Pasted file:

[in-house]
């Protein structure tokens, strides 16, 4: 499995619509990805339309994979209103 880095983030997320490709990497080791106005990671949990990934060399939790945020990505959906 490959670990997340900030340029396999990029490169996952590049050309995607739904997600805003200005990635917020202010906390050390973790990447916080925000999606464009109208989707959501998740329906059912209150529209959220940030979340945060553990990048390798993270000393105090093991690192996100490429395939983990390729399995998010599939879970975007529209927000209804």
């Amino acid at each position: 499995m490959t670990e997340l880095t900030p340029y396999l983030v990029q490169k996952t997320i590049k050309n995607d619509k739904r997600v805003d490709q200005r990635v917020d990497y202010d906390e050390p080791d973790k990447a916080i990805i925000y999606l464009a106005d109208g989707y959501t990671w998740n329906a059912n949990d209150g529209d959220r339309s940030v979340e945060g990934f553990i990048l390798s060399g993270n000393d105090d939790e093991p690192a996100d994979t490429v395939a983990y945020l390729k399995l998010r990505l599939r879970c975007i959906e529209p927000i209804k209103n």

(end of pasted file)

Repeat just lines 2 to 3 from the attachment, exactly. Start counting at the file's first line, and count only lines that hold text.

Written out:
């Protein structure tokens, strides 16, 4: 499995619509990805339309994979209103 880095983030997320490709990497080791106005990671949990990934060399939790945020990505959906 490959670990997340900030340029396999990029490169996952590049050309995607739904997600805003200005990635917020202010906390050390973790990447916080925000999606464009109208989707959501998740329906059912209150529209959220940030979340945060553990990048390798993270000393105090093991690192996100490429395939983990390729399995998010599939879970975007529209927000209804």
């Amino acid at each position: 499995m490959t670990e997340l880095t900030p340029y396999l983030v990029q490169k996952t997320i590049k050309n995607d619509k739904r997600v805003d490709q200005r990635v917020d990497y202010d906390e050390p080791d973790k990447a916080i990805i925000y999606l464009a106005d109208g989707y959501t990671w998740n329906a059912n949990d209150g529209d959220r339309s940030v979340e945060g990934f553990i990048l390798s060399g993270n000393d105090d939790e093991p690192a996100d994979t490429v395939a983990y945020l390729k399995l998010r990505l599939r879970c975007i959906e529209p927000i209804k209103n």